Names are a remarkable form of linguistic material. Group names, place names, personal names – all have functions and social roles that are far more complex than we often credit (I’ve written before about the use of endonyms for Indigenous peoples/languages, and will put a bookmark in my brain to try to write about place names at some point as well). Names carry a lot of weight in defining identities — and this means they do a ton of social work in establishing relationships among people.
I am well behind on blogging things I’ve found interesting, so forgive me for delving into ancient internet history of a full month ago, but the story of Serena Williams’ baby’s name was too fascinating to let go entirely. As the link notes, the name is apparently highly conservative, putting a junior on the father’s name – except that in this case, Alexis Ohanian Jr. is a little girl.
For all that we, in Anglo-North American society, have moved away from many aspects of patrilineal descent (like for example in terms of inheritance), names are one of the ways we cling quite strongly to it. Without wanting to get in to any kind of discussion about the merits of name changing at marriage (seriously, don’t @ me. It’s always the same conversation), one point that’s always raised is that women choose between “their partner’s name or their father’s name”. It’s a claim that depends on the notion that our names have and will come from our fathers, and that it is primarily boy children who get to claim ownership of the name. While there is now a proportion of heterosexually married women who have, either completely or partially (e.g. using one name professionally and another personally) kept their original names, this has not yet translated into a widespread change in how offspring are named. Hyphenation has a definite presence, but the most common pattern remains that children receive their father’s names. My own family is an exception here, because I said I wanted a child that would carry my name, and my partner and I quickly agreed to have one of each. Our older child has their father’s name, and our younger child has mine.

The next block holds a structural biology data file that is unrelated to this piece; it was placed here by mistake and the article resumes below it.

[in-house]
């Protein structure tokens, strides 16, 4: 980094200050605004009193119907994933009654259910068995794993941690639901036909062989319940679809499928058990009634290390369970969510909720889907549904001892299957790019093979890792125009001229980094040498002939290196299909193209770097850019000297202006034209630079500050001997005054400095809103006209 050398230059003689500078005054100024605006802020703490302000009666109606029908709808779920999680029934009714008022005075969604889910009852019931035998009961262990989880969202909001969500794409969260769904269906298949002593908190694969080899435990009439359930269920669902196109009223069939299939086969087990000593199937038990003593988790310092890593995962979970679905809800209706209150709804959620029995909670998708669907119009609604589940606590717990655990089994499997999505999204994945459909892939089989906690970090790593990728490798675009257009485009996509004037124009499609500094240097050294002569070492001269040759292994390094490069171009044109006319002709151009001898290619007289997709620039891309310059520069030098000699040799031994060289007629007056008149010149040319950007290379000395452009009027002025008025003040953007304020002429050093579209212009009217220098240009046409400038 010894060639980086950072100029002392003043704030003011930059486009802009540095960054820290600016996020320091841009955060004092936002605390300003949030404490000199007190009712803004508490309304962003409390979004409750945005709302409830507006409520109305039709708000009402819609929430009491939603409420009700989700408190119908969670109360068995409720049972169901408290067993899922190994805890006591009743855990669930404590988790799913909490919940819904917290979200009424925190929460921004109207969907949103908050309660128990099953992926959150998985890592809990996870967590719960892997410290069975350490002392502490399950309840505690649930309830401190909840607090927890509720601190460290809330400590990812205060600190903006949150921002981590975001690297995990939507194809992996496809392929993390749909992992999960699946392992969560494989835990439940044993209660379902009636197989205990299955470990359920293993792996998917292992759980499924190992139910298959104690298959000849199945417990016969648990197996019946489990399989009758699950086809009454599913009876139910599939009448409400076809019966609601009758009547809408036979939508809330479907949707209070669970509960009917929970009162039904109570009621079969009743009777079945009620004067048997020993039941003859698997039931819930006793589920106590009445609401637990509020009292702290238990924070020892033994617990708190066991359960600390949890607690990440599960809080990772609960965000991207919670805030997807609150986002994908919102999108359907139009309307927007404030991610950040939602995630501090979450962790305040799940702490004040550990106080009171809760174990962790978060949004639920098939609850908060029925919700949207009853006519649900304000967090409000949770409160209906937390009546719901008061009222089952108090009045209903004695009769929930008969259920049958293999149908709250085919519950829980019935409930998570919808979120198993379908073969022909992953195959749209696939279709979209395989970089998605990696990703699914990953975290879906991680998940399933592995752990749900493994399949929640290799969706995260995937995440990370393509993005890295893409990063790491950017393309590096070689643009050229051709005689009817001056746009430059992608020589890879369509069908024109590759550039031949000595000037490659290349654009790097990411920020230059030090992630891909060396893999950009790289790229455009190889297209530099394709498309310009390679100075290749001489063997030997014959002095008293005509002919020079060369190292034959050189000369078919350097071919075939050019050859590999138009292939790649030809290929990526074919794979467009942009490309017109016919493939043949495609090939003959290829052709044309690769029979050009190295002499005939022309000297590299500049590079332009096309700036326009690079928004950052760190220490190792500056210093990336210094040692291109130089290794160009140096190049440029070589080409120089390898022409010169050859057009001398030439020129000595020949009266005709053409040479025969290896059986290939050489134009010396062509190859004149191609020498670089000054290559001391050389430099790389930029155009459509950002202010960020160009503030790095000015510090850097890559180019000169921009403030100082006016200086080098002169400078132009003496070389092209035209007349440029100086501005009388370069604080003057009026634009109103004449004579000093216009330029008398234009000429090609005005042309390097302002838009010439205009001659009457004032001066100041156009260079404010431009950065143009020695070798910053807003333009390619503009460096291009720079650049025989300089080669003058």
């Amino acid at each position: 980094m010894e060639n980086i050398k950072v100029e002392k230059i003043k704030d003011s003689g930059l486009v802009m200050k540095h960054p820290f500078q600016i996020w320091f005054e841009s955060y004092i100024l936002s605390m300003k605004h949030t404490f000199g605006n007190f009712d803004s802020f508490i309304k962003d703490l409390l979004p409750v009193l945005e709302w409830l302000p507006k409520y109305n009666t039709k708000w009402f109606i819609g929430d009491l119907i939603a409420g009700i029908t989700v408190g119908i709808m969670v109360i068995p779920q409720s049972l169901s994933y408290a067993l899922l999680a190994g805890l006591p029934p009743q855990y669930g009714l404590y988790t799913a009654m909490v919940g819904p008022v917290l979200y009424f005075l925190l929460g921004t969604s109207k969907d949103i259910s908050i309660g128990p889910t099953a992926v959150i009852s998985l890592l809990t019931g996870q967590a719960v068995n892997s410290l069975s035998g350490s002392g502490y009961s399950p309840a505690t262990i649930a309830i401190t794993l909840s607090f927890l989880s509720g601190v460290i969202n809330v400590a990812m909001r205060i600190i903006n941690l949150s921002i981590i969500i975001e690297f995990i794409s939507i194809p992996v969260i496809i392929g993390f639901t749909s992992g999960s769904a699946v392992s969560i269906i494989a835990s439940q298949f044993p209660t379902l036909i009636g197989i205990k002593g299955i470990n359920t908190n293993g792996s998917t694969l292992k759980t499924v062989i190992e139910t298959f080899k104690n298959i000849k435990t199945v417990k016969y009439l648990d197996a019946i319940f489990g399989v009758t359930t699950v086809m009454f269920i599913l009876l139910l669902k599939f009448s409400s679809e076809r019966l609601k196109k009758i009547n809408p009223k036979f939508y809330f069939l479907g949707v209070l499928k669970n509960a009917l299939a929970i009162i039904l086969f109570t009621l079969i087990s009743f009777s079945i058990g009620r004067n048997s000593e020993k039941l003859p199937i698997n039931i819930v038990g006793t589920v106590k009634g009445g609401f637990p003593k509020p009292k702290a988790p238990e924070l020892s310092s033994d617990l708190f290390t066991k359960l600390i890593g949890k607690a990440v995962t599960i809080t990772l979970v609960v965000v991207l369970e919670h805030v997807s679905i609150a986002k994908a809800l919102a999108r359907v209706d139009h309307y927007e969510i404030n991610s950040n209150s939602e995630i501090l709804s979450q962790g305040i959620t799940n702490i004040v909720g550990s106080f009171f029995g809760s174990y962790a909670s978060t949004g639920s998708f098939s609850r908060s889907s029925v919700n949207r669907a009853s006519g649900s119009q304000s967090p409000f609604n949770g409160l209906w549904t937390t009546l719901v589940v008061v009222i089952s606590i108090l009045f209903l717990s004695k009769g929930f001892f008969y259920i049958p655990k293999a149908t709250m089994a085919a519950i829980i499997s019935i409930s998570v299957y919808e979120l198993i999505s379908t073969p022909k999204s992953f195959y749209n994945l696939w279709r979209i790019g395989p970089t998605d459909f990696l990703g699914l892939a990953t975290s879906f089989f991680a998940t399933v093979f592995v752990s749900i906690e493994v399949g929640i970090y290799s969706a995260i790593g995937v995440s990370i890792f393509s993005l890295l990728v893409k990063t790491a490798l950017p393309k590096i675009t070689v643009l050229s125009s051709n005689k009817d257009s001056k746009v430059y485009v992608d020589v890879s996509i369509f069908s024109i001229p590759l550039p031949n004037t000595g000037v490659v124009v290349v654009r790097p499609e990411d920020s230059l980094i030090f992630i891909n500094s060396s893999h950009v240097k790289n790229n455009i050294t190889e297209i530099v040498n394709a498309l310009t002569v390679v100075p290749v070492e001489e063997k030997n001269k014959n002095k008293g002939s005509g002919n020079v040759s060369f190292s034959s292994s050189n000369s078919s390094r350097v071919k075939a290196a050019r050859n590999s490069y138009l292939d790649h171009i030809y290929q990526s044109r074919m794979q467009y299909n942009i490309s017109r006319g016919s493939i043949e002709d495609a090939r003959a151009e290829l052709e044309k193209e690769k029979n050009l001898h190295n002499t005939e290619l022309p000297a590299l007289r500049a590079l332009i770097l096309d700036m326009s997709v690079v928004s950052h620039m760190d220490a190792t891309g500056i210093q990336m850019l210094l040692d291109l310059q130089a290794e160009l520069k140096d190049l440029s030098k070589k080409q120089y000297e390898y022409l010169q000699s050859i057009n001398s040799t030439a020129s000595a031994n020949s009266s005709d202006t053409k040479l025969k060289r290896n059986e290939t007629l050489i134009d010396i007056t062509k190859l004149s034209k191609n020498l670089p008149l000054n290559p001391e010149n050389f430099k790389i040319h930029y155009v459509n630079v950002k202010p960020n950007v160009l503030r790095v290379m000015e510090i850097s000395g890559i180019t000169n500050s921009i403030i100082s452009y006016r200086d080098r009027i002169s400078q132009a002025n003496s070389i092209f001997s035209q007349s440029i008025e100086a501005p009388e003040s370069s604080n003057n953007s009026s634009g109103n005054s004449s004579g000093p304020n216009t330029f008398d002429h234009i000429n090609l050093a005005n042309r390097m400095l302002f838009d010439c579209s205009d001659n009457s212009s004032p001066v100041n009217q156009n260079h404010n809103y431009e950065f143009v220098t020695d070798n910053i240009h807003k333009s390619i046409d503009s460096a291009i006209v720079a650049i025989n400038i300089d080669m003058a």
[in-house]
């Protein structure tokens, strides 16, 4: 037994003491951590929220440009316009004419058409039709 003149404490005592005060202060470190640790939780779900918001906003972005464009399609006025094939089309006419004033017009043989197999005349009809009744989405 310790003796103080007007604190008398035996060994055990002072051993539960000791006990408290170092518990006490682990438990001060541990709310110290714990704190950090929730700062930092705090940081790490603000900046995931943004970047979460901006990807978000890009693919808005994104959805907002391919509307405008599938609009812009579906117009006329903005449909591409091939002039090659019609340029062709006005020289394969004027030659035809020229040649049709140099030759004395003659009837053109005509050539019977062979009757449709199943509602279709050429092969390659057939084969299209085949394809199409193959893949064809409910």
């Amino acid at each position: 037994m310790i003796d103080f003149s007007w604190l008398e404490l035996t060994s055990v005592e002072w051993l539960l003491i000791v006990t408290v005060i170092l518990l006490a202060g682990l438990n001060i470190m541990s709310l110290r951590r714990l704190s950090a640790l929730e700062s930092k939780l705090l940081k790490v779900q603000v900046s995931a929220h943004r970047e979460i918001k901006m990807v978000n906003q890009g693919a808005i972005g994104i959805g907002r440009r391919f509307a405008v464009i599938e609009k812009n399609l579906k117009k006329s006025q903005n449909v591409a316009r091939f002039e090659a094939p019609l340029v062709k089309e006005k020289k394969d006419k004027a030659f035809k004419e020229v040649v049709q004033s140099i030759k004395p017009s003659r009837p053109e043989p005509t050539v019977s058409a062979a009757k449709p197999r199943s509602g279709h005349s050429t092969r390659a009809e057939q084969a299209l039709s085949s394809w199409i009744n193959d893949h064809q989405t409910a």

This is meaningful to me because my lineage is marked in our family. Last names, though, are not the only ways that we put that identity forward. Giving our children family names, particularly ‘Junior’ from an immediate parent, also carries those meanings. And while the practice is generally waning, it remains much more strongly associated with father-son bonds than with any relationship involving women and girls. Gilmore Girls made a joke of this by having teenage mom and highly quirky Lorelai name her baby daughter Lorelai (called Rory) for exactly this reason – men do it all the time, why couldn’t she want her girl to carry on her name? (I have a general theory that this is why we see much greater variation in the “Top 100” baby names for girls than for boys – decade after decade, William, Michael, John, David, Daniel, and Matthew hold strong, while Sarahs and Katies – to pick two entirely not random examples – peak and fade relatively quickly. This theory is entirely the product of my brain and fascination with reading baby name lists, however, and no real stable evidence).
Little Alexis Jr. inserts another interesting exception to the pattern, having a daughter carry on her father’s name/identity. Honestly, it’s somewhat unsurprising that a powerhouse mother like Serena would be willing to push the boundaries of how her baby daughter will be named and seen. At the same time, I am a bit surprised that this little Junior is taking on the name of her much less famous parent. A Serena Williams Jr strikes me as a name that would inspire an impressive reaction (although perhaps too much weight to put on a tiny person, but that didn’t stop countless famous men from assigning that burden to their sons).
The whole conversation speaks to the way we see names and identity, and yes, the ways in which our perceptions of descent and family lineage remain oriented around fathers and sons. An era of acceptance of non-traditional family structures, including gay and lesbian couples (as well as decades of feminist pushback against the ways that names connote ownership) may have made a dent on this view, but its prevalence shows just how deeply engrained this part of patriarchy is. And this is why names are so meaningful and powerful – ultimately, this is a part of linguistic and cultural practice that holds force long after we have stopped thinking of our descent practices as inherently passing through a male line. I agree with the linked blogger that a female junior, in this context (and adding in the racial dynamic, which is also hugely important in defining young Alexis’ relationship to her white father) is a bold step. What strikes me, though, is that these bold steps seem to be taken in isolation, and I’m interested to see what it might take for them to start adding up to a march away from the status quo.